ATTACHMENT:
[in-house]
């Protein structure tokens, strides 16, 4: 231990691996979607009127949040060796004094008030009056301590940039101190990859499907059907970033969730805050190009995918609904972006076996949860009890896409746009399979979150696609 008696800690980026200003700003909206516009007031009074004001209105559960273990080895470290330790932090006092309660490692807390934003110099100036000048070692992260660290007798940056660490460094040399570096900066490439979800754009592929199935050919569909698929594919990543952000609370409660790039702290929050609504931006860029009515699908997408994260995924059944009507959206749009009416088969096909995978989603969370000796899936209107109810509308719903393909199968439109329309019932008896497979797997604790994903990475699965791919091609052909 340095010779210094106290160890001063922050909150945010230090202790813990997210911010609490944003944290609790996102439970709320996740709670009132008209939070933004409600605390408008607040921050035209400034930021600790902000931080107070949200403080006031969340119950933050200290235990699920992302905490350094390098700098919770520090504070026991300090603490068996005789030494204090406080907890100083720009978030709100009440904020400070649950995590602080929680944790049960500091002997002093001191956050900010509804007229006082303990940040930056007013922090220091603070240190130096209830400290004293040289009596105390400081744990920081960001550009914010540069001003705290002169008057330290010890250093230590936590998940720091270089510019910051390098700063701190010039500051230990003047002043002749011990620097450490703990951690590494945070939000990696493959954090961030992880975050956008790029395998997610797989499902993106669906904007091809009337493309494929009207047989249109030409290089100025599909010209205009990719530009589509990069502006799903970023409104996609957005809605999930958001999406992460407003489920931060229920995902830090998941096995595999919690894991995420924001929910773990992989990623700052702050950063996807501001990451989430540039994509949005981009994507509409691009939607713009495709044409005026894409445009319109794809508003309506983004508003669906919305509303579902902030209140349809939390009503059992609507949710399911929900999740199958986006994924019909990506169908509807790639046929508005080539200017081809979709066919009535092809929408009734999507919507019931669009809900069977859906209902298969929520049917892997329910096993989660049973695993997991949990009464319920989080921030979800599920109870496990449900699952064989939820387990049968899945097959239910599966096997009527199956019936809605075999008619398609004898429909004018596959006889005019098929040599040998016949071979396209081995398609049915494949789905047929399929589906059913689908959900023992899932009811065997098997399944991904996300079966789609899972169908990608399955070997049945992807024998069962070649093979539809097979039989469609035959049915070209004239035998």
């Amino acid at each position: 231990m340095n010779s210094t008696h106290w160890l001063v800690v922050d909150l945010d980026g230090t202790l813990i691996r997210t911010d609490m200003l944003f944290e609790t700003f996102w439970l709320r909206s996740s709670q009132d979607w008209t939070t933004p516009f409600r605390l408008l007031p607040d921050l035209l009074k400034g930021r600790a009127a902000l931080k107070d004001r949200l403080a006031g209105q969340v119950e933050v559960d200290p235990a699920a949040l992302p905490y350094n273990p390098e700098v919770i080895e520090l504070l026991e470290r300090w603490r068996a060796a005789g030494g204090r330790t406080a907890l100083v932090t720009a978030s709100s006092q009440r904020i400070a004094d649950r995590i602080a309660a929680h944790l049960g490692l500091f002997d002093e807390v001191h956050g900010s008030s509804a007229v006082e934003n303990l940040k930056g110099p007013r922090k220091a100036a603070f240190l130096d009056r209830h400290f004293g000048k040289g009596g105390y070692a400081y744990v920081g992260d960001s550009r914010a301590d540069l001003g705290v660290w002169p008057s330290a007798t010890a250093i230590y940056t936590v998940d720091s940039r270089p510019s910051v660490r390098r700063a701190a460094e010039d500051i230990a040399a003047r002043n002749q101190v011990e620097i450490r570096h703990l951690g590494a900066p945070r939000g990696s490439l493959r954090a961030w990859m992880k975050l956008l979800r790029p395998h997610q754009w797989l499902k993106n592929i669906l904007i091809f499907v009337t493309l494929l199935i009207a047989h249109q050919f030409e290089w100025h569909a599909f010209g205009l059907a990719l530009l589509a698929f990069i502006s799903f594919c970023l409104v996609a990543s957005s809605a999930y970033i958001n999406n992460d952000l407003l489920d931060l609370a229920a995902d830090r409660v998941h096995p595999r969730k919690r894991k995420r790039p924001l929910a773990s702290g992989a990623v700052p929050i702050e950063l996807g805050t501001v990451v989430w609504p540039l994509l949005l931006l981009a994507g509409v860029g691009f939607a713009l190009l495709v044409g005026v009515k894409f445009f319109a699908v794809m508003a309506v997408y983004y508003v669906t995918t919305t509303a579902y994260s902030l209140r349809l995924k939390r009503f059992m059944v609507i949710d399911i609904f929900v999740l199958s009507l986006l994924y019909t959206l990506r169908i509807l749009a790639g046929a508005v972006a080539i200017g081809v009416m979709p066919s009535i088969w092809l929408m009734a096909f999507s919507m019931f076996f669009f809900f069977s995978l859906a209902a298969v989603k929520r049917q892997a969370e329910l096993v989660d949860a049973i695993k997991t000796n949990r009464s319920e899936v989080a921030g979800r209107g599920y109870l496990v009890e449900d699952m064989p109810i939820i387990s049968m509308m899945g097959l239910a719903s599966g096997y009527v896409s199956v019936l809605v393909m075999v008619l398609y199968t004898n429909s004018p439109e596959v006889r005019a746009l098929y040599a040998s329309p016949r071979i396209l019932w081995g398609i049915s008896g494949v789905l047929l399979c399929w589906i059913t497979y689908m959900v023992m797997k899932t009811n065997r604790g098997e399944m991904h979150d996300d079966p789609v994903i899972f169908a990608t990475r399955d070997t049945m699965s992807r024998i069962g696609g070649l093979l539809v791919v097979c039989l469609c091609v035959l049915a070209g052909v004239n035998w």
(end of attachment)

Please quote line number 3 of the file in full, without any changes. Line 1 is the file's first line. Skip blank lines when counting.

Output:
């Amino acid at each position: 231990m340095n010779s210094t008696h106290w160890l001063v800690v922050d909150l945010d980026g230090t202790l813990i691996r997210t911010d609490m200003l944003f944290e609790t700003f996102w439970l709320r909206s996740s709670q009132d979607w008209t939070t933004p516009f409600r605390l408008l007031p607040d921050l035209l009074k400034g930021r600790a009127a902000l931080k107070d004001r949200l403080a006031g209105q969340v119950e933050v559960d200290p235990a699920a949040l992302p905490y350094n273990p390098e700098v919770i080895e520090l504070l026991e470290r300090w603490r068996a060796a005789g030494g204090r330790t406080a907890l100083v932090t720009a978030s709100s006092q009440r904020i400070a004094d649950r995590i602080a309660a929680h944790l049960g490692l500091f002997d002093e807390v001191h956050g900010s008030s509804a007229v006082e934003n303990l940040k930056g110099p007013r922090k220091a100036a603070f240190l130096d009056r209830h400290f004293g000048k040289g009596g105390y070692a400081y744990v920081g992260d960001s550009r914010a301590d540069l001003g705290v660290w002169p008057s330290a007798t010890a250093i230590y940056t936590v998940d720091s940039r270089p510019s910051v660490r390098r700063a701190a460094e010039d500051i230990a040399a003047r002043n002749q101190v011990e620097i450490r570096h703990l951690g590494a900066p945070r939000g990696s490439l493959r954090a961030w990859m992880k975050l956008l979800r790029p395998h997610q754009w797989l499902k993106n592929i669906l904007i091809f499907v009337t493309l494929l199935i009207a047989h249109q050919f030409e290089w100025h569909a599909f010209g205009l059907a990719l530009l589509a698929f990069i502006s799903f594919c970023l409104v996609a990543s957005s809605a999930y970033i958001n999406n992460d952000l407003l489920d931060l609370a229920a995902d830090r409660v998941h096995p595999r969730k919690r894991k995420r790039p924001l929910a773990s702290g992989a990623v700052p929050i702050e950063l996807g805050t501001v990451v989430w609504p540039l994509l949005l931006l981009a994507g509409v860029g691009f939607a713009l190009l495709v044409g005026v009515k894409f445009f319109a699908v794809m508003a309506v997408y983004y508003v669906t995918t919305t509303a579902y994260s902030l209140r349809l995924k939390r009503f059992m059944v609507i949710d399911i609904f929900v999740l199958s009507l986006l994924y019909t959206l990506r169908i509807l749009a790639g046929a508005v972006a080539i200017g081809v009416m979709p066919s009535i088969w092809l929408m009734a096909f999507s919507m019931f076996f669009f809900f069977s995978l859906a209902a298969v989603k929520r049917q892997a969370e329910l096993v989660d949860a049973i695993k997991t000796n949990r009464s319920e899936v989080a921030g979800r209107g599920y109870l496990v009890e449900d699952m064989p109810i939820i387990s049968m509308m899945g097959l239910a719903s599966g096997y009527v896409s199956v019936l809605v393909m075999v008619l398609y199968t004898n429909s004018p439109e596959v006889r005019a746009l098929y040599a040998s329309p016949r071979i396209l019932w081995g398609i049915s008896g494949v789905l047929l399979c399929w589906i059913t497979y689908m959900v023992m797997k899932t009811n065997r604790g098997e399944m991904h979150d996300d079966p789609v994903i899972f169908a990608t990475r399955d070997t049945m699965s992807r024998i069962g696609g070649l093979l539809v791919v097979c039989l469609c091609v035959l049915a070209g052909v004239n035998w």